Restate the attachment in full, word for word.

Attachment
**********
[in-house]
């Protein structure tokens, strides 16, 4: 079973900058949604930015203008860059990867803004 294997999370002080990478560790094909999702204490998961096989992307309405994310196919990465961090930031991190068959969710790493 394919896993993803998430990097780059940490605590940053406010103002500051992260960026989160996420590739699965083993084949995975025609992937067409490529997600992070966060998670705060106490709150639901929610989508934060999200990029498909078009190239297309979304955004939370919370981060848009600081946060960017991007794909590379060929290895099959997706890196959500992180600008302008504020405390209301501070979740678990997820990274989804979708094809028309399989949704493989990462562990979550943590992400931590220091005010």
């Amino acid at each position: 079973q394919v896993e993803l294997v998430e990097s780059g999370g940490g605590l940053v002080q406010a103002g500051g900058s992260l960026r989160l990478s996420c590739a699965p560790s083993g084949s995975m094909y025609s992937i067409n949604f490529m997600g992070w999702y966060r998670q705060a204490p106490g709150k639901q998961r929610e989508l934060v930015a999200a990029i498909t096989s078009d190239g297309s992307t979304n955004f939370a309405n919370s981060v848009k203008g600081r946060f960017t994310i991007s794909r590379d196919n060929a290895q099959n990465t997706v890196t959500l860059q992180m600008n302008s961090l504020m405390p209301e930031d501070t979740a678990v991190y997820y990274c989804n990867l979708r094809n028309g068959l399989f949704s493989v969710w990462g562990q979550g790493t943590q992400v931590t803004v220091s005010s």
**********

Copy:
[in-house]
């Protein structure tokens, strides 16, 4: 079973900058949604930015203008860059990867803004 294997999370002080990478560790094909999702204490998961096989992307309405994310196919990465961090930031991190068959969710790493 394919896993993803998430990097780059940490605590940053406010103002500051992260960026989160996420590739699965083993084949995975025609992937067409490529997600992070966060998670705060106490709150639901929610989508934060999200990029498909078009190239297309979304955004939370919370981060848009600081946060960017991007794909590379060929290895099959997706890196959500992180600008302008504020405390209301501070979740678990997820990274989804979708094809028309399989949704493989990462562990979550943590992400931590220091005010």
């Amino acid at each position: 079973q394919v896993e993803l294997v998430e990097s780059g999370g940490g605590l940053v002080q406010a103002g500051g900058s992260l960026r989160l990478s996420c590739a699965p560790s083993g084949s995975m094909y025609s992937i067409n949604f490529m997600g992070w999702y966060r998670q705060a204490p106490g709150k639901q998961r929610e989508l934060v930015a999200a990029i498909t096989s078009d190239g297309s992307t979304n955004f939370a309405n919370s981060v848009k203008g600081r946060f960017t994310i991007s794909r590379d196919n060929a290895q099959n990465t997706v890196t959500l860059q992180m600008n302008s961090l504020m405390p209301e930031d501070t979740a678990v991190y997820y990274c989804n990867l979708r094809n028309g068959l399989f949704s493989v969710w990462g562990q979550g790493t943590q992400v931590t803004v220091s005010s």